By admin | February 25, 2008
Rain, there is no solution
By Richard Allen
Rain! Rain! Rain!
We complain when we don’t get enough of it. We complain when we get too much of it and we complain when it comes at the wrong time. Unfortunately, we cannot control the rain, and NASCAR can’t either. There is no solution.
However, some ways to respond to rain are better than others.
NASCAR is in a very difficult position when it rains during one of their events. The sanctioning body has to weigh the safety of its drivers against the needs of fans, many of whom have traveled long distances and spent significant amounts of money to be at the track.
NASCAR does not want to put its drivers at risk.
NASCAR does not want fans to go away from the track disappointed.
NASCAR was trying to act in the best interests of everyone on Sunday in California, but instead, wound up serving the best interests of no one.
The track, located in a normally dry area east of Los Angeles, had not stood up well to an inordinate amount of rain all weekend. Even after the rain had stopped on Friday qualifying for the Auto Club 500 had to be cancelled due to ‘weeping’ on the track. Weeping is a term used to describe the seepage of water up through the asphalt.
Then, more rain forced the postponement of Saturday’s Nationwide Series event. NASCAR had planned to start that race one hour after the finish of the Sprint Cup race.
Knowing teams faced a long cross country trip back to the Charlotte area and knowing their schedule was getting more and more crunched officials hurried track drying after still more showers passed through the area Sunday morning. The race got underway about two hours later than its scheduled start time.
The question is, did NASCAR get in too big of a hurry? Coming off a successful opening weekend which saw an exciting Daytona 500 and improved television ratings the last thing NASCAR wanted was a drawn out rain delay in only the second week of 2008, particularly at a track where attendance is often less than hoped for.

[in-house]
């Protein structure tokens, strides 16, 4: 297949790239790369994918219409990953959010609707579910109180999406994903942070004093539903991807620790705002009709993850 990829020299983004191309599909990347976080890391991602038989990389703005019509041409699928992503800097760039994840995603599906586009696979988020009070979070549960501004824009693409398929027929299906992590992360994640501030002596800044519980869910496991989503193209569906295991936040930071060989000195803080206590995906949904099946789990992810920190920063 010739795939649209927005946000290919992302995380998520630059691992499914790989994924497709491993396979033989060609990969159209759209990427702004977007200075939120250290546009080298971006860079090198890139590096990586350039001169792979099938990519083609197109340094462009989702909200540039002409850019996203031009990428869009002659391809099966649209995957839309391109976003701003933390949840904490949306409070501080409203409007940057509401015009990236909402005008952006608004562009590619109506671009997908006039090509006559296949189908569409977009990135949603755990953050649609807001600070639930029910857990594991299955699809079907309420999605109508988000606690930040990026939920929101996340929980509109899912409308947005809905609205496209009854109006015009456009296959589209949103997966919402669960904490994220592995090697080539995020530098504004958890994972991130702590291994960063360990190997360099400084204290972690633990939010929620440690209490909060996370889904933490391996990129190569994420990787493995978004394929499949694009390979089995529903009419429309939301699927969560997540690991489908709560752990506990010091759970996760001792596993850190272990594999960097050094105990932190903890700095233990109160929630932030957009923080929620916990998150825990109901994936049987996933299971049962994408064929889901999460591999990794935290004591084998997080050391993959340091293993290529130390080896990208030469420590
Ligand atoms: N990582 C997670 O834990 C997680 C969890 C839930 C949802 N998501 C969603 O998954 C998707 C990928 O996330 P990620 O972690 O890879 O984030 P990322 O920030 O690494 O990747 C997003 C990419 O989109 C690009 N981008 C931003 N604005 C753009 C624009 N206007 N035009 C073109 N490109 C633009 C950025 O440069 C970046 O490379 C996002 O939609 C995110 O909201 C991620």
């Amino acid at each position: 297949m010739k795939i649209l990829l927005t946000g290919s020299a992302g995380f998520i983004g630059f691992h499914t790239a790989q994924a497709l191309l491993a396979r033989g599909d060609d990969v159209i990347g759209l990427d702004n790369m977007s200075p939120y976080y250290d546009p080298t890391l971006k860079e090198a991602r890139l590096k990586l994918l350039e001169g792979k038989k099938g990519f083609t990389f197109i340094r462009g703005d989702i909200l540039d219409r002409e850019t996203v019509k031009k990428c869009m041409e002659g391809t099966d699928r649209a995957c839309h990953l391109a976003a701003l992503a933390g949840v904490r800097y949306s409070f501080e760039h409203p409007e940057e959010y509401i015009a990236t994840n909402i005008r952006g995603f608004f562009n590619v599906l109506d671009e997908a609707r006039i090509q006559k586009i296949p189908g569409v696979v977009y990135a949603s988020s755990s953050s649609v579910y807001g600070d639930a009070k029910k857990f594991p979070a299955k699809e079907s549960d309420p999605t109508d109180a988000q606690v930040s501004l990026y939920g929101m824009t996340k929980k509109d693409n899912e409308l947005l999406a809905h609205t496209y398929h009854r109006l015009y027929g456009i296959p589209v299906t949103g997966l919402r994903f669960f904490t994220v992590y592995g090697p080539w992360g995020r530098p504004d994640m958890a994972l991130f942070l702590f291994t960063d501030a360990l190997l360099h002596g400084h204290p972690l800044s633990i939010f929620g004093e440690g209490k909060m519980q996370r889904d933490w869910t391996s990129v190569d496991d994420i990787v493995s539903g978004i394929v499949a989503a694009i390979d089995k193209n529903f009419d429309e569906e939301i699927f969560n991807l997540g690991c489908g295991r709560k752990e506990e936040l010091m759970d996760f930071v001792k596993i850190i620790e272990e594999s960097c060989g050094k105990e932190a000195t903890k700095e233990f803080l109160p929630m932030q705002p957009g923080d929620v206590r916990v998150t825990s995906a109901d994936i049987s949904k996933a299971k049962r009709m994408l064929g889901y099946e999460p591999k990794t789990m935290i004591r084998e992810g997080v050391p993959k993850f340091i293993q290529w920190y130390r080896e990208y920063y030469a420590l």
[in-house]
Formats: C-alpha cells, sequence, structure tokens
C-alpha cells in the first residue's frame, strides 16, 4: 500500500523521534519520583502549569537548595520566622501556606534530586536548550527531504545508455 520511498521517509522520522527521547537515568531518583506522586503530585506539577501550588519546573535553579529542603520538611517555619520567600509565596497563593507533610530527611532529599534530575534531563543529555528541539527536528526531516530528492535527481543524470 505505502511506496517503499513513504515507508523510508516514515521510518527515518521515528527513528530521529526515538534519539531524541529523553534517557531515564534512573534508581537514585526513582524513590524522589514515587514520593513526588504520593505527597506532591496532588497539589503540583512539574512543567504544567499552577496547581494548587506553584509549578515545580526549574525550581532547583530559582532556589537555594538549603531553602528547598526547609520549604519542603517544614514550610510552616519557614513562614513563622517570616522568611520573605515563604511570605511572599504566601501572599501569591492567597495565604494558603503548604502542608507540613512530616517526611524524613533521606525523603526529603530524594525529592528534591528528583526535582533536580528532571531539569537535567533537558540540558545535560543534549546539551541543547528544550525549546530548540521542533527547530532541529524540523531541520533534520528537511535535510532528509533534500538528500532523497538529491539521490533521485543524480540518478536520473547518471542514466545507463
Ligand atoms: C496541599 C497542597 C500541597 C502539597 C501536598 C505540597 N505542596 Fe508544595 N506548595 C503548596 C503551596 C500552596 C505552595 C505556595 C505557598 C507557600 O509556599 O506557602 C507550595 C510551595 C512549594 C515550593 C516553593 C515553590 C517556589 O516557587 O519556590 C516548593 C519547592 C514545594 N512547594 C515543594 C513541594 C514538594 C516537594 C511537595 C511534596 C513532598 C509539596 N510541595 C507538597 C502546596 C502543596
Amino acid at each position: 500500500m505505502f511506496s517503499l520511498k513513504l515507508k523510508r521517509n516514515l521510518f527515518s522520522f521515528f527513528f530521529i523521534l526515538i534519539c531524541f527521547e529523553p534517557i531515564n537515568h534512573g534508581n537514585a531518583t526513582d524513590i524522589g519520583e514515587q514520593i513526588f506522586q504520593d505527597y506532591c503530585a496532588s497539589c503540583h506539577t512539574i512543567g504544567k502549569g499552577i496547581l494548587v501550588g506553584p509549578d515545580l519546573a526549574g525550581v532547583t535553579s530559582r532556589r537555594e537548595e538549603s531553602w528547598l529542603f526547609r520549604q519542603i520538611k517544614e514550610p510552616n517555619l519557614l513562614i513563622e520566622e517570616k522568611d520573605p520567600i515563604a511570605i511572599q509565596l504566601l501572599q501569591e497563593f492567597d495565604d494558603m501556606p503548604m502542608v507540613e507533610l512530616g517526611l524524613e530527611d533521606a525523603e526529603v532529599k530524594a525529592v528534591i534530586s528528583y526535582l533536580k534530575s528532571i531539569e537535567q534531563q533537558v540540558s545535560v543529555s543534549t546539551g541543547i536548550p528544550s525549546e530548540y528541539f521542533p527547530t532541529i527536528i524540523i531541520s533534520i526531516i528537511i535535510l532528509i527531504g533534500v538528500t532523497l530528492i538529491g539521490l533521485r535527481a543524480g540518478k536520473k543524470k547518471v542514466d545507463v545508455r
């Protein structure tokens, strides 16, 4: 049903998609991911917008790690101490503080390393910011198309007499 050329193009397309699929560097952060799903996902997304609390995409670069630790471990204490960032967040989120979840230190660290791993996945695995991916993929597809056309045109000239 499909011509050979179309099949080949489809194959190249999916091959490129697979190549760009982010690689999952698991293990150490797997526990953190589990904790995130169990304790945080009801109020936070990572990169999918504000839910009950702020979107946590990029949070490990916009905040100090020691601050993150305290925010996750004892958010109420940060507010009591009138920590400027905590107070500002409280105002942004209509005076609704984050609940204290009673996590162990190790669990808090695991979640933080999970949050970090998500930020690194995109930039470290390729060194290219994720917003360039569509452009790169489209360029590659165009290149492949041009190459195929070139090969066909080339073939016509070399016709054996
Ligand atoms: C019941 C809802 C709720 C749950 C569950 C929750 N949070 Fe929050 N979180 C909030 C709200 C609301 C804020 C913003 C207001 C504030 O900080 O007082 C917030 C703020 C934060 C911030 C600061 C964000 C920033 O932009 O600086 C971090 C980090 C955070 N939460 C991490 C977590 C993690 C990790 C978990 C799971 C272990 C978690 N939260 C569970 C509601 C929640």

It did not take long for drivers to criticize NASCAR’s call. “The track isn’t ready today,” said Dale Earnhardt, Jr. “We rushed into this. It was a bad move.”
“There are 42 other drivers that would agree that we should not be racing on that track right now,” Denny Hamlin added.
Both Earnhardt and Hamlin were involved in crashes less than 20 laps into the race.
Perhaps even worse than starting the race when they did was NASCAR’s refusal to give up on the day even after it seemed apparent there was little chance of anymore racing.
No doubt NASCAR wanted to please the fans in attendance. No doubt NASCAR wanted to please its television audience and the Fox Network. Instead, they kept miserable, wet fans sitting for hours clinging to hope that the race would resume. They kept diehard fans, especially those in the east, up all hours of the night until they finally acknowledged the obvious.
If the track had weepers on Friday during the daytime it almost certainly would continue to have weepers after more rain and the onset of darkness.
While it was admirable of NASCAR to want to please everybody they ultimately just caused a lot of people to sit for hours in a cold rain and others to trudge through a groggy day at work on Monday.
Richard Allen is a member of the National Motorsports Press Association. His weekly column appears in The Mountain Press every Wednesday.
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